Born in 1560

Jan 17 Gaspard Bauhin a Swiss botanist whose Phytopinax described thousands of plants and classified them in a manner that draws comparisons to the later binomial nomenclature of Linnaeus. He was a disciple of the famous Italian physician Girolamo Mercuriale and he also worked on human anatomical nomenclature. Linnaeus honored the Bauhin brothers Gaspard and Jean in the genus name Bauhinia
Mar 8 Carlo Gesualdo an Italian nobleman, lutenist, composer and murderer.
Mar 13 William Louis Count of Nassau-Dillenburg Count of Nassau-Dillenburg from 1606 to 1620, and stadtholder of Friesland, Groningen, and Drenthe.
Jun 15 William Sommers the best-known court jester of Henry VIII of England.
Jun 25 Wilhelm Fabry the first educated and scientific German surgeon. He is one of the most prominent scholars in the iatromechanics school and author of 20 medical books. His Observationum et Curationum Chirurgicarum Centuriae, published posthumously in 1641, is the best collection of case records of the century and gives clear insight into the variety and methods of his surgical practice
Jun 25 Juan Sánchez Cotán a Spanish Baroque painter, a pioneer of realism in Spain. His still lifes—also called bodegones—were painted in an austere style, especially when compared to similar works in Netherlands and Italy
Jun 28 Giovanni Paolo Lascaris an Italian nobleman and Grand Master of the Knights of Malta.
Aug 6 Antoine Arnauld (lawyer) a famous lawyer in the Parlement de Paris, and a Counsellor of State under Henry A skilled orator, his most famous speech was in 1594 in favor of the University of Paris and against the Jesuits, decrying their lack of support for Henry IV, newly converted from Protestantism to Catholicism. He wrote a number of political pamphlets which were widely distributed. The best known of his writings is entitled Le franc et véritable discours du Roi sur le rétablissement qui lui est demandé des Jésuites. He was married to Catherine Marion de Druy and had twenty children by her, ten of whom survived him
Aug 7 Elizabeth Báthory a countess from the renowned Báthory family of nobility in the Kingdom of Hungary. She has been labelled the most prolific female serial killer in history, though the precise number of her victims is debated. Báthory and four collaborators were accused of torturing and killing hundreds of girls between 1585 and 1610. The highest number of victims cited during Báthory's trial was 650. However, this number comes from the claim by a woman named Susannah that Jacob Szilvássy, Countess Báthory's court official, had seen the figure in one of Báthory's private books. The book was never revealed, and Szilvássy never mentioned it in his testimony. Despite the evidence against Elizabeth, her family's influence kept her from facing trial. She was imprisoned in December 1610 within Csejte Castle, Upper Hungary, now in Slovakia, where she remained immured in a set of rooms until her death four years later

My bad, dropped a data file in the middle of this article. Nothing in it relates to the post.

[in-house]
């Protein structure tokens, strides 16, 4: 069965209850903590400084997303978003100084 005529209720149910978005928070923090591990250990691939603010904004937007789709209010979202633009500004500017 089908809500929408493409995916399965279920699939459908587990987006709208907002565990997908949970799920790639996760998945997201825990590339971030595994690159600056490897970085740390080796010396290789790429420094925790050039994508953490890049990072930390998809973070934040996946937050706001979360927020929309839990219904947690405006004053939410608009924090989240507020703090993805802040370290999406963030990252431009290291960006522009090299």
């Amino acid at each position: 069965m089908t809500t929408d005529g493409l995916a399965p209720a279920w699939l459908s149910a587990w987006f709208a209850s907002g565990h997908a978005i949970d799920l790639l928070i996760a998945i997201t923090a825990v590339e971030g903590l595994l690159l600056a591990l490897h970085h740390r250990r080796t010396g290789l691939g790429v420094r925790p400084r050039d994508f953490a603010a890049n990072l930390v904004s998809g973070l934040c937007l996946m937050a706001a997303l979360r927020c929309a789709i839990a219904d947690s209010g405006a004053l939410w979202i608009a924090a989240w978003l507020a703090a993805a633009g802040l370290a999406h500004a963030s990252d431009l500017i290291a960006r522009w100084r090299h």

Aug 10 Hieronymus Praetorius a north German composer and organist of the late Renaissance and very early Baroque eras. He was not related to the much more famous Michael Praetorius, though the Praetorius family had many distinguished musicians throughout the 16th and 17th centuries
Aug 19 James Crichton a Scottish polymath noted for his extraordinary accomplishments in languages, the arts, and sciences before he was killed at the age of 21.
Sep 19 Thomas Cavendish an English explorer and a privateer known as "The Navigator" because he was the first who deliberately tried to emulate Sir Francis Drake and raid the Spanish towns and ships in the Pacific and return by circumnavigating the globe. While members of Magellan's, Loaisa's, Drake's, and Loyola's expeditions had preceded Cavendish in circumnavigating the globe, it had not been their intent at the outset. His first trip and successful circumnavigation made him rich from captured Spanish gold, silk and treasure from the Pacific and the Philippines. His richest prize was the captured 600 ton sailing ship the Manila Galleon Santa Ana. He was knighted by Queen Elizabeth I of England after his return. He later set out for a second raiding and circumnavigation trip but was not as fortunate and died at sea at the age of 31
Oct 10 Jacobus Arminius the Latinized name of the Dutch theologian Jakob Hermanszoon from the Protestant Reformation period, served from 1603 as professor in theology at the University of Leiden. He wrote many books and treatises on theology, and his views became the basis of Arminianism and the Dutch Remonstrant movement
Oct 29 Christian I Elector of Saxony Elector of Saxony from 1586 to 1591. He belonged to the Albertine line of the House of Wettin
Nov 3 Annibale Carracci an Italian Baroque painter.
Dec 3 Jan Gruter a Flemish-born philologist, scholar, and librarian.
Dec 13 Maximilien de Béthune Duke of Sully the doughty soldier, French minister, staunch Huguenot and faithful right-hand man who assisted king Henry IV of France in the rule of France. Historians emphasize Sully's role in building a strong centralized administrative system in France using coercion and highly effective new administrative techniques. His policies were not original, and most were reversed. Historians have also studied his neo-Stoicism and his ideas about virtue, prudence, and discipline